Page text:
If a telecommunications provider wishes to lease roof top space from the condominium corporation, it will be because the roof is well situated for their purposes. As a result, the condominium corporation may be approached by other telecommunications providers who wish to enter into additional leases.

We therefore recommend that the by-law not be specific to the particular telecommunications provider. The by-law should contain more general wording allowing the condominium corporation to lease portions of the common element roof, identifying the location of the potential leased areas and all potential purposes for such lease(s). This provides the condominium corporation with the latitude to enter into other telecommunications leases as it wishes.

The by-law authorizing the leasing of the roof top space must be passed by a resolution of the board, confirmed by the majority of all owners at a meeting held for that purpose, and registered prior to it coming into effect.

The proposed roof-top lease should also be carefully reviewed for required revisions. [In our experience, the draft lease from the prospective tenant can often be “slanted” in favour of the tenant.]

The corporation may wish to obtain the assistance of legal counsel, and may also wish to have the corporation’s engineer review and approve the proposed roof-top installations. In most cases, we feel that the tenant should agree to cover the related legal and engineering costs.

One other note: In most cases, the corporation’s non-profit status should not be jeopardized by this sort of lease; but this is something that should be verified in each case with the corporation’s legal counsel and/or auditor.

Our experienced team of condominium lawyers can assist your condominium with any of the required steps to lease your roof top space.

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Election Signs on Condominium Property

It’s municipal election time again in Ontario. Are condominium owners entitled to place election signs on the condominium property? Section 118 of the Condominium Act, 1998 states that condominium corporations must not restrict the access (to the property) of political canvassers – including canvassers for municipal election – but what about election signs?

In the case of federal elections, the placement of signs is regulated by the Canada Elections Act. The Canada Elections Act says that condominium owners have the right to place signs in their units (for instance, in their windows). However, the condominium corporation can still pass rules to establish reasonable restrictions on the sizes (of the “unit signs”), and also to prohibit signs on the common elements.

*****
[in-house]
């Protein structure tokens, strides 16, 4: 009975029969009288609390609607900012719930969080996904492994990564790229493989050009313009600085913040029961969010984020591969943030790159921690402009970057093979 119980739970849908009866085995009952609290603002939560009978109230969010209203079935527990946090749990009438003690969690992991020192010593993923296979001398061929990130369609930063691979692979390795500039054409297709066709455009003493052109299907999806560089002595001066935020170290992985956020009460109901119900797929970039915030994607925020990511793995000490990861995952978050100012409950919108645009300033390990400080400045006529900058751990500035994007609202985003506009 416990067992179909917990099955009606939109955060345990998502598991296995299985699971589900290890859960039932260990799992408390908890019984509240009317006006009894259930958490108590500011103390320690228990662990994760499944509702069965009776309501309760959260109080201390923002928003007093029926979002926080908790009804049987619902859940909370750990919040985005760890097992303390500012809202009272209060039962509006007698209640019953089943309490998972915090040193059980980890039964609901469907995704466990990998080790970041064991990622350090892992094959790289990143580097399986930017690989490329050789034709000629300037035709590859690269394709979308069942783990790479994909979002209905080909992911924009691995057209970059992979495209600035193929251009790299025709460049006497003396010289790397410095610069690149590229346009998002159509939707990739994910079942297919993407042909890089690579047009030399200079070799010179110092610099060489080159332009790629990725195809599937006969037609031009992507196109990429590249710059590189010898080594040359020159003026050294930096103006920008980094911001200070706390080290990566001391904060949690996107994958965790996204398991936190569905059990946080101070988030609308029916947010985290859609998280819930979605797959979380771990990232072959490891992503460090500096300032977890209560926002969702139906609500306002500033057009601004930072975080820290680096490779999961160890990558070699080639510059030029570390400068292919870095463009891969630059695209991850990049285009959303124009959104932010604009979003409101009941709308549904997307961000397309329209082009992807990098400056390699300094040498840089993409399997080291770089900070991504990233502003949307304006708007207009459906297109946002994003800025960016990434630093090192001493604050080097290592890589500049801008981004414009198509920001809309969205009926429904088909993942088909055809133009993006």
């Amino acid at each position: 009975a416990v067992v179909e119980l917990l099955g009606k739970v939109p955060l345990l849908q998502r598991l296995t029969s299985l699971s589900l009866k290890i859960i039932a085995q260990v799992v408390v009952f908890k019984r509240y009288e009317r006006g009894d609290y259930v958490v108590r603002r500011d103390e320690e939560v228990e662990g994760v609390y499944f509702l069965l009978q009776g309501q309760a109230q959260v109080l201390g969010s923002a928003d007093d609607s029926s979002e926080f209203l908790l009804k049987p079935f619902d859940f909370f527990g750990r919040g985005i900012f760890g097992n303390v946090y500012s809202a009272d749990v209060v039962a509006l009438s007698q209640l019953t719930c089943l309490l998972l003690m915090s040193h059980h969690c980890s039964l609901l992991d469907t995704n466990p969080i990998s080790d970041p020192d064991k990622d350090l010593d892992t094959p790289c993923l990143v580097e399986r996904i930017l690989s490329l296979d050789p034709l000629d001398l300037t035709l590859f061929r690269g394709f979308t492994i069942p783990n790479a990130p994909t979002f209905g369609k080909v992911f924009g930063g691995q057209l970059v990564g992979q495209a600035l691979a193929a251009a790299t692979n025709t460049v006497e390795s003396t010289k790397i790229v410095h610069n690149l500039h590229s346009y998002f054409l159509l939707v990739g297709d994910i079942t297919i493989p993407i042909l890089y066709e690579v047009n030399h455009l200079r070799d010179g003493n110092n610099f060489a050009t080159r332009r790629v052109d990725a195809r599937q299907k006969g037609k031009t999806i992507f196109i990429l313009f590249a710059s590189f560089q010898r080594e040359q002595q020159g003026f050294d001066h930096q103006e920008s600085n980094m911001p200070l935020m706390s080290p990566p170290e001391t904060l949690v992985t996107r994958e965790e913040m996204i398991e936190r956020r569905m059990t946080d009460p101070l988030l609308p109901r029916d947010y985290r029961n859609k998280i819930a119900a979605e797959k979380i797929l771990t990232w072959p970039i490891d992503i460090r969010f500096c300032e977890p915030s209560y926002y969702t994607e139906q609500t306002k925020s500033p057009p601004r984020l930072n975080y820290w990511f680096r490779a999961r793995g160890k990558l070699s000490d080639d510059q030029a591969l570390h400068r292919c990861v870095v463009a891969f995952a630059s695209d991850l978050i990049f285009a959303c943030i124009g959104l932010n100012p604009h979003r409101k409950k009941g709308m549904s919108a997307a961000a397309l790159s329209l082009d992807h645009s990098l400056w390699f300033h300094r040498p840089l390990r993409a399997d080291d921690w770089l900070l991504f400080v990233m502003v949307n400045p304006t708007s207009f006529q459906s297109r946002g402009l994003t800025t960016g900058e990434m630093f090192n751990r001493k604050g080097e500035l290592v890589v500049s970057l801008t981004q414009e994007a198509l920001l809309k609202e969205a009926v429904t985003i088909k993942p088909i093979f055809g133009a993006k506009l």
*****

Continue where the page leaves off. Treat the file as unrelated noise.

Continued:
In the case of provincial or municipal elections, there is no similar law (like the Canada Elections Act) guaranteeing condominium owners the right to place election signs (in their units). So, when it comes to provincial or municipal elections, condominium corporations have the right to prohibit all election signs (ie. by rule).

Condominium corporations of course can also consider a rule to allow election signs (including signs on the common elements), but subject to reasonable restrictions. Note as well that most municipalities have by-laws or regulations that place restrictions on election signs (including their size, permitted locations, and permitted display periods). Any rule would of course also be subject to those municipal restrictions.

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Common Element Alterations by Owners

If an owner wishes to make an alteration to the common elements – say, a landing pad on the roof, for Santa’s sleigh – there are various requirements that apply. Those requirements are as follows:

  1. Under Section 98 of the Condominium Act (“the Act”), the alteration requires consent of the Board and an agreement between the owner and the condominium corporation, registered on title to the owner’s unit. The agreement must deal with certain matters set out in Section 98.
  2. Unless the alteration meets the criteria listed in Section 98(2) of the Act, it may be necessary to involve all owners in the approval process, pursuant to Section 97 of the Act.

[Note 1: If an owner is entitled to an alteration under the Ontario Human Rights Code, this requirement will not apply. However, depending upon the circumstances, an agreement (Item 1 above) might still be appropriate.

Note 2: Even if owner involvement isn’t required in a particular case, it may still be wise to notify owners of the permitted alteration(s).]

  1. The Declaration, By-laws and Rules may contain additional requirements.
  2. Any status certificate subsequently issued in relation to the unit must make reference to the alteration (in paragraph 23 of the certificate).

In our view, a “Section 98 By-law” may be an excellent way to satisfy Items 1 and 2 above, and can save the expense of having to register a separate agreement for each permitted alteration.